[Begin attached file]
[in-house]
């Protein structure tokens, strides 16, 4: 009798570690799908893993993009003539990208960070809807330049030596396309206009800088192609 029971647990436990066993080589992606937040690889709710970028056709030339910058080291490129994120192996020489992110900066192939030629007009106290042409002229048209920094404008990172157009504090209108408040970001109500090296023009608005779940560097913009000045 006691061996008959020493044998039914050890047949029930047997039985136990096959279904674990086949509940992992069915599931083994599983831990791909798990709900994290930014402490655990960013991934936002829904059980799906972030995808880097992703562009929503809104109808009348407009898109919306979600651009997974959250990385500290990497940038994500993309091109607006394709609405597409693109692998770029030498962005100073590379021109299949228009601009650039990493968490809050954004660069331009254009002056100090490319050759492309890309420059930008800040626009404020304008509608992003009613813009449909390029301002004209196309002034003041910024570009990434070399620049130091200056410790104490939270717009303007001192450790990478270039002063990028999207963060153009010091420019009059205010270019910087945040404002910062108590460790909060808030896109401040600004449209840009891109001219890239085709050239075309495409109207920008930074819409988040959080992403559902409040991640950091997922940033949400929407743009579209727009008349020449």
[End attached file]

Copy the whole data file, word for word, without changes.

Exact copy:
[in-house]
């Protein structure tokens, strides 16, 4: 009798570690799908893993993009003539990208960070809807330049030596396309206009800088192609 029971647990436990066993080589992606937040690889709710970028056709030339910058080291490129994120192996020489992110900066192939030629007009106290042409002229048209920094404008990172157009504090209108408040970001109500090296023009608005779940560097913009000045 006691061996008959020493044998039914050890047949029930047997039985136990096959279904674990086949509940992992069915599931083994599983831990791909798990709900994290930014402490655990960013991934936002829904059980799906972030995808880097992703562009929503809104109808009348407009898109919306979600651009997974959250990385500290990497940038994500993309091109607006394709609405597409693109692998770029030498962005100073590379021109299949228009601009650039990493968490809050954004660069331009254009002056100090490319050759492309890309420059930008800040626009404020304008509608992003009613813009449909390029301002004209196309002034003041910024570009990434070399620049130091200056410790104490939270717009303007001192450790990478270039002063990028999207963060153009010091420019009059205010270019910087945040404002910062108590460790909060808030896109401040600004449209840009891109001219890239085709050239075309495409109207920008930074819409988040959080992403559902409040991640950091997922940033949400929407743009579209727009008349020449």